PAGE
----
Written by Puff Staff

Monday, 15 March 2004

User Rating: / 1

camachola flor dominican
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What a fight! Two of the niche market favorites exchanging tobacco to fight it out for space in your humidor!

Christian Eiroa (Camacho) and Litto Gomez (La Flor Dominicana) sent each other enough tobacco to make 50,000 cigars under each other’s labels.  Eiroa would make La Flor Dominicana cigars and Gomez would make Camacho cigars.  Each cigar maker was allowed to blend in some of their own tobacco with the tobacco shipped from their competitor.   What a fight! Two of the niche market favorites exchanging tobacco to fight it out for space in your humidor!  We decided to smoke these cigars back to back and see who came out the winner.   

The La Flor Dominicana “Face Off” made by Christian Eiroa.
Christian Eiroa is no newcomer to the tobacco industry.  He is the son of Julio Eiroa the Cuban tobacco grower who immigrated to Honduras in the early 1960’s.  Together they produce tobacco and manufacture cigar brands such as Camacho, Baccarat and La Fontana to name a few.  Their cigars are sold through Caribe Imported Cigars, which markets the Camacho brand.   

The Camacho “Face Off” made by Litto Gomez
Litto Gomez and his La Flor Dominicana are relative newcomers to the cigar industry compared to the likes of the Eiroa family.  Yet Litto and his wife Ines have done a remarkable job of establishing their company, competing with industry giants like Altadis (Consolidated Cigar) and Swedish Match (General Cigar).  Starting in 1994 with 5 rollers, they survived the shortages of the cigar boom, started their own tobacco farms, and are now part of the Dominican tobacco establishment.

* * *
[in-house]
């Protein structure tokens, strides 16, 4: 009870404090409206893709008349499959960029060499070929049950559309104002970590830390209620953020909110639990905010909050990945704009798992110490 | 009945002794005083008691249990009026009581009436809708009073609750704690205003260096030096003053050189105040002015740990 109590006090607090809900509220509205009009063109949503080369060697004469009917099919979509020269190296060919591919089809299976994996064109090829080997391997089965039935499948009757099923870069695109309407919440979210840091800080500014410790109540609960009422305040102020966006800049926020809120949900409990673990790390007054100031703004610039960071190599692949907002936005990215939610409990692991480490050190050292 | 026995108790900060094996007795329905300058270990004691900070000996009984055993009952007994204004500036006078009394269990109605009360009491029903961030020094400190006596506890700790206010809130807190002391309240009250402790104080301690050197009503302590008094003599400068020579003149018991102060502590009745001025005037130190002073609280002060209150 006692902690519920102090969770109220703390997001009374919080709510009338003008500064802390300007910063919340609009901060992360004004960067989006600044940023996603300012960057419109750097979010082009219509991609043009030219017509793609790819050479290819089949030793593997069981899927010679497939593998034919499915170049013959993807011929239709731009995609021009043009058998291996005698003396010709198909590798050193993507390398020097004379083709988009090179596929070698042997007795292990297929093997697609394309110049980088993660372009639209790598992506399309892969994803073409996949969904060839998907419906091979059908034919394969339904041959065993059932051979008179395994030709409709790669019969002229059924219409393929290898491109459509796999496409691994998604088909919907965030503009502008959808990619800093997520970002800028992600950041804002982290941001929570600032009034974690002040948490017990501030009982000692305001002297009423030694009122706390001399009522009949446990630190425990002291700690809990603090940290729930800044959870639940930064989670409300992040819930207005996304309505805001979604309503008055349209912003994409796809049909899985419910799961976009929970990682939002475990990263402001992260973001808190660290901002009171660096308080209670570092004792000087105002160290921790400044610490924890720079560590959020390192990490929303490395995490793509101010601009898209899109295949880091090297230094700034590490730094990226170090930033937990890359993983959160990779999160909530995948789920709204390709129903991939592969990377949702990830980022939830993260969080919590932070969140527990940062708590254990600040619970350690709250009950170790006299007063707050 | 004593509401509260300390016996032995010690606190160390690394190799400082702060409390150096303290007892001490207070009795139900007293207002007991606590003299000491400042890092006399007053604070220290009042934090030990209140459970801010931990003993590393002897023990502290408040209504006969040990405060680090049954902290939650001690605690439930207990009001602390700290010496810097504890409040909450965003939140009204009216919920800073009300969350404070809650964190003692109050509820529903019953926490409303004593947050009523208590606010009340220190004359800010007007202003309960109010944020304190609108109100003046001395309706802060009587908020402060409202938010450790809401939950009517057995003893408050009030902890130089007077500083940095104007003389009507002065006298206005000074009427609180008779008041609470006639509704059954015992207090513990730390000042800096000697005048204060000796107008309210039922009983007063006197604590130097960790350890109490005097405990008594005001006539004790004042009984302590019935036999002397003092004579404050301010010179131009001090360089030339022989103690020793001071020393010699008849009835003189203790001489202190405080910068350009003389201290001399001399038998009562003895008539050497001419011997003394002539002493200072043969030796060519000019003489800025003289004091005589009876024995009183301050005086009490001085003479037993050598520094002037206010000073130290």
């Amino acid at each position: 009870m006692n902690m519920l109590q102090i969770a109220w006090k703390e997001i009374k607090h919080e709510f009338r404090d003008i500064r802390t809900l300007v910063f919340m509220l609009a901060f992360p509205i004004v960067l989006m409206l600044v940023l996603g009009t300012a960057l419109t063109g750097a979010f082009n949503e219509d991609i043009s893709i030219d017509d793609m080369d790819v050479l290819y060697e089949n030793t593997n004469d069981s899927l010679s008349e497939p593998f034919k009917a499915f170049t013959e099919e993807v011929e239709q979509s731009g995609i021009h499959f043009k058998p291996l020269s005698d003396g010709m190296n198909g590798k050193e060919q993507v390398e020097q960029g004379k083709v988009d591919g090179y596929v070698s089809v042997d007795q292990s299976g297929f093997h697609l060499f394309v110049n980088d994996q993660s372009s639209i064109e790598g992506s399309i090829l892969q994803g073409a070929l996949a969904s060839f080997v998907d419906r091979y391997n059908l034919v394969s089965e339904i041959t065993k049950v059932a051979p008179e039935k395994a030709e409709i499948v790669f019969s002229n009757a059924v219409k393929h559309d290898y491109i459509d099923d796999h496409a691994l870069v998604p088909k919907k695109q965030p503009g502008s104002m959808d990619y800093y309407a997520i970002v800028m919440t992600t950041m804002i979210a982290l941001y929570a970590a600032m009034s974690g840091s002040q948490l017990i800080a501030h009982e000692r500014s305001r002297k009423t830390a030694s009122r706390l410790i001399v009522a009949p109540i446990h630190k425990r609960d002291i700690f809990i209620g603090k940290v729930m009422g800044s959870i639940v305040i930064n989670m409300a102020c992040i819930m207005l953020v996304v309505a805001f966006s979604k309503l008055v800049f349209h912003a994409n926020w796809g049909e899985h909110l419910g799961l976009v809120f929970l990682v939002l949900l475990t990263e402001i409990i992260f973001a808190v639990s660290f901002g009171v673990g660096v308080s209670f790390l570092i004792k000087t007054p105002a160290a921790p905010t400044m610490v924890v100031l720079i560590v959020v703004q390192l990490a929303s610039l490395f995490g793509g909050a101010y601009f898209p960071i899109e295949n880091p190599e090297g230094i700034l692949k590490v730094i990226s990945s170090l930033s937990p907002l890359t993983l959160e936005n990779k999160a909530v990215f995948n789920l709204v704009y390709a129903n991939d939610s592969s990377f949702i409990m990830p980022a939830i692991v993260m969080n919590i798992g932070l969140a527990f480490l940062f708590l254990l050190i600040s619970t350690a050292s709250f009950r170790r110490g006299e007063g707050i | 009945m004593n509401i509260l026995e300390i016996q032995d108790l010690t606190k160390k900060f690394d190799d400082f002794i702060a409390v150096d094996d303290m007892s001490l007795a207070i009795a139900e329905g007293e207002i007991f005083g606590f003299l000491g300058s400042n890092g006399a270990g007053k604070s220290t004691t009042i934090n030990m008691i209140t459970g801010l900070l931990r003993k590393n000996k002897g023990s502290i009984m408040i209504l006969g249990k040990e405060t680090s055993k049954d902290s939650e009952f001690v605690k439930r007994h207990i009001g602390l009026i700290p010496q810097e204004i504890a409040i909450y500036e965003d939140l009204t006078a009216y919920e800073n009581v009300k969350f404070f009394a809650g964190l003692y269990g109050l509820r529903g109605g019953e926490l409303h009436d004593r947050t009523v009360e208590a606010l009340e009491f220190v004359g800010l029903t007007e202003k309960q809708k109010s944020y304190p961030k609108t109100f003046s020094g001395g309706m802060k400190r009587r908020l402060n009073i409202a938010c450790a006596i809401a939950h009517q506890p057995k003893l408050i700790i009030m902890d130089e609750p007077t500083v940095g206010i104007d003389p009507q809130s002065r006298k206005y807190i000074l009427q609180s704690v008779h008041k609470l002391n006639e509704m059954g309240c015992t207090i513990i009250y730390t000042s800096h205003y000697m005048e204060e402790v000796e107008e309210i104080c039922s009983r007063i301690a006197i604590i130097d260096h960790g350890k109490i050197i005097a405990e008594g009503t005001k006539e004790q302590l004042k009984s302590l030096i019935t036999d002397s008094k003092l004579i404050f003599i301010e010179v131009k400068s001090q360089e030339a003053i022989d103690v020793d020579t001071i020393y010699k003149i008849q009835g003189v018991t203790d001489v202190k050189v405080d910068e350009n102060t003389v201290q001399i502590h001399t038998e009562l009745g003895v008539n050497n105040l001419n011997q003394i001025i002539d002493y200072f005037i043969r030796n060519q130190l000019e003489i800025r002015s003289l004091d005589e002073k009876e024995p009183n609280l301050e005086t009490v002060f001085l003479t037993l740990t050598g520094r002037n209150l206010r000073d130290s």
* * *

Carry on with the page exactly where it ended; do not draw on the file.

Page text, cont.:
The LFD is a nice looking toro with a medium brown wrapper free of large veins or blemishes.  Bandless, the cigar’s uniform color and smooth wrapper looks nice, but appears rather plain.  However LFD wisely designed a beautiful, bright red double band that makes the cigar look very special.  The cigar is hard to the touch.  

The Camacho toro has a uniform, dark brown wrappper that is nearly veinless with a slightly oily appearance.  The dark oily wrapper makes the cigar appealing without the band.  This is a good thing since the Camacho has a rather plain band design, which adds little to the cigar’s appeal.  The cigar has a little “give” to the touch, but is not soft.   

The appearance of both cigars was nice, but for different reasons.  The Camacho was appealing because of the cigar itself, the LFD because of the band. But then again, looks aren't everything.

The La Flor Dominicana had a pretty good draw despite the cigar’s hard feel, just a little tight. The La Flor Dominicana produced lots of smoke and had a very nice cedar aroma. Some of the reviewers noticed an uneven burn throughout the cigar, but it was by no way unanimous.  

The Camacho’s draw was just about perfect.  The light was easy and the cigar burned a little unevenly with a soft white ash. The light floral and cedar aroma was pleasant. Like the LFD, some folks noticed some burning issues, in this case tunneling. At the same time others claimed it burned perfectly. We won't dwell on it.  

When you get to taste, the general consensus was that the LFD was a smoother and slightly more palatable cigar.  Many of the reviewers noticed a spice and cedar flavor. The Comacho was a bit rough around the edges, and yielded a stronger and slightly bitter taste. While the construction was good, it seemed to lag a hair behind the La Flor Dominicana when it came to tobacco blending. Even though our reviewers differed on many of their opinions on these cigars, in the end there was a general agreement. While neither cigar is going to make anyone forget about past smokes, the La Flor Dominicana, and Christian Eiroa's blending of their tobacco seemed to produce a better cigar.

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